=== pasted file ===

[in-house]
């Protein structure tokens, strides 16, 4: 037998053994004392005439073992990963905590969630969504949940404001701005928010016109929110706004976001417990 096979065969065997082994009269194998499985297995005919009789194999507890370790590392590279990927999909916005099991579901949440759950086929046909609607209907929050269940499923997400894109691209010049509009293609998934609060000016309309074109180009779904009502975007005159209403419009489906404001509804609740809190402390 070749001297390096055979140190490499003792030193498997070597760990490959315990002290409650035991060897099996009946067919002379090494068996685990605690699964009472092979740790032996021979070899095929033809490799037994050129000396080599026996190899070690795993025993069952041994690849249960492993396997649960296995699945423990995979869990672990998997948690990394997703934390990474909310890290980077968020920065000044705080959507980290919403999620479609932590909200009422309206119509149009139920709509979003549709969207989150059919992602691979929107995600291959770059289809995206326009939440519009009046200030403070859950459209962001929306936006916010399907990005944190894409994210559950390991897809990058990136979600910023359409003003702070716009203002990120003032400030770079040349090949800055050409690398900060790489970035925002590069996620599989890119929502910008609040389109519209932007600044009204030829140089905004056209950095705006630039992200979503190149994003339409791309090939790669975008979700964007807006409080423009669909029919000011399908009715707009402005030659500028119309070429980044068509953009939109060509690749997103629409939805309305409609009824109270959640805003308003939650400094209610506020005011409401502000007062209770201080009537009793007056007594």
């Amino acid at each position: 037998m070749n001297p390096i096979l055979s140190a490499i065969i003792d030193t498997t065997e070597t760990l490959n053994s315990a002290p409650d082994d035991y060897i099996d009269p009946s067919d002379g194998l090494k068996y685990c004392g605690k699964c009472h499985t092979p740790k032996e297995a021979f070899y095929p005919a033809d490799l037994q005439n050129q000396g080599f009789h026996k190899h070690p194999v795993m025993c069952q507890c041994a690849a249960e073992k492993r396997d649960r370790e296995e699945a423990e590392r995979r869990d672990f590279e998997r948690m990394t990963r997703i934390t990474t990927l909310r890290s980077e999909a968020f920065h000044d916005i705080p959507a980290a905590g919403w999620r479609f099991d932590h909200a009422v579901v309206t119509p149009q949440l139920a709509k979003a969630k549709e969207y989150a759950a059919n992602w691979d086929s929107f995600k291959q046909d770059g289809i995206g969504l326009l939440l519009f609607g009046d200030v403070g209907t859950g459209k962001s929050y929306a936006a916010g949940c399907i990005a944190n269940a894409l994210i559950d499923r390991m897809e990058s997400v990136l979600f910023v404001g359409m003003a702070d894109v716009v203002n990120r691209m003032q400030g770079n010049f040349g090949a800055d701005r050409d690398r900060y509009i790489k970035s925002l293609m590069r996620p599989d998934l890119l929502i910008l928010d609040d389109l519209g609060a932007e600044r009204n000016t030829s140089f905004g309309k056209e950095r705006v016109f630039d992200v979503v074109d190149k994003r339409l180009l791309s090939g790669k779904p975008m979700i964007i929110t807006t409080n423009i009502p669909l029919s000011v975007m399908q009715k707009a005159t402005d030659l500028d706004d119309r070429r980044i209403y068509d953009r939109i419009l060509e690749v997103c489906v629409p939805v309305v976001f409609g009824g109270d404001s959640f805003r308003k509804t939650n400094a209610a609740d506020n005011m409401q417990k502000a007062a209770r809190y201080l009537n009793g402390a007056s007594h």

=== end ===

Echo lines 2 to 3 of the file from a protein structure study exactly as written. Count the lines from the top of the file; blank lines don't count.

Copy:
């Protein structure tokens, strides 16, 4: 037998053994004392005439073992990963905590969630969504949940404001701005928010016109929110706004976001417990 096979065969065997082994009269194998499985297995005919009789194999507890370790590392590279990927999909916005099991579901949440759950086929046909609607209907929050269940499923997400894109691209010049509009293609998934609060000016309309074109180009779904009502975007005159209403419009489906404001509804609740809190402390 070749001297390096055979140190490499003792030193498997070597760990490959315990002290409650035991060897099996009946067919002379090494068996685990605690699964009472092979740790032996021979070899095929033809490799037994050129000396080599026996190899070690795993025993069952041994690849249960492993396997649960296995699945423990995979869990672990998997948690990394997703934390990474909310890290980077968020920065000044705080959507980290919403999620479609932590909200009422309206119509149009139920709509979003549709969207989150059919992602691979929107995600291959770059289809995206326009939440519009009046200030403070859950459209962001929306936006916010399907990005944190894409994210559950390991897809990058990136979600910023359409003003702070716009203002990120003032400030770079040349090949800055050409690398900060790489970035925002590069996620599989890119929502910008609040389109519209932007600044009204030829140089905004056209950095705006630039992200979503190149994003339409791309090939790669975008979700964007807006409080423009669909029919000011399908009715707009402005030659500028119309070429980044068509953009939109060509690749997103629409939805309305409609009824109270959640805003308003939650400094209610506020005011409401502000007062209770201080009537009793007056007594």
């Amino acid at each position: 037998m070749n001297p390096i096979l055979s140190a490499i065969i003792d030193t498997t065997e070597t760990l490959n053994s315990a002290p409650d082994d035991y060897i099996d009269p009946s067919d002379g194998l090494k068996y685990c004392g605690k699964c009472h499985t092979p740790k032996e297995a021979f070899y095929p005919a033809d490799l037994q005439n050129q000396g080599f009789h026996k190899h070690p194999v795993m025993c069952q507890c041994a690849a249960e073992k492993r396997d649960r370790e296995e699945a423990e590392r995979r869990d672990f590279e998997r948690m990394t990963r997703i934390t990474t990927l909310r890290s980077e999909a968020f920065h000044d916005i705080p959507a980290a905590g919403w999620r479609f099991d932590h909200a009422v579901v309206t119509p149009q949440l139920a709509k979003a969630k549709e969207y989150a759950a059919n992602w691979d086929s929107f995600k291959q046909d770059g289809i995206g969504l326009l939440l519009f609607g009046d200030v403070g209907t859950g459209k962001s929050y929306a936006a916010g949940c399907i990005a944190n269940a894409l994210i559950d499923r390991m897809e990058s997400v990136l979600f910023v404001g359409m003003a702070d894109v716009v203002n990120r691209m003032q400030g770079n010049f040349g090949a800055d701005r050409d690398r900060y509009i790489k970035s925002l293609m590069r996620p599989d998934l890119l929502i910008l928010d609040d389109l519209g609060a932007e600044r009204n000016t030829s140089f905004g309309k056209e950095r705006v016109f630039d992200v979503v074109d190149k994003r339409l180009l791309s090939g790669k779904p975008m979700i964007i929110t807006t409080n423009i009502p669909l029919s000011v975007m399908q009715k707009a005159t402005d030659l500028d706004d119309r070429r980044i209403y068509d953009r939109i419009l060509e690749v997103c489906v629409p939805v309305v976001f409609g009824g109270d404001s959640f805003r308003k509804t939650n400094a209610a609740d506020n005011m409401q417990k502000a007062a209770r809190y201080l009537n009793g402390a007056s007594h």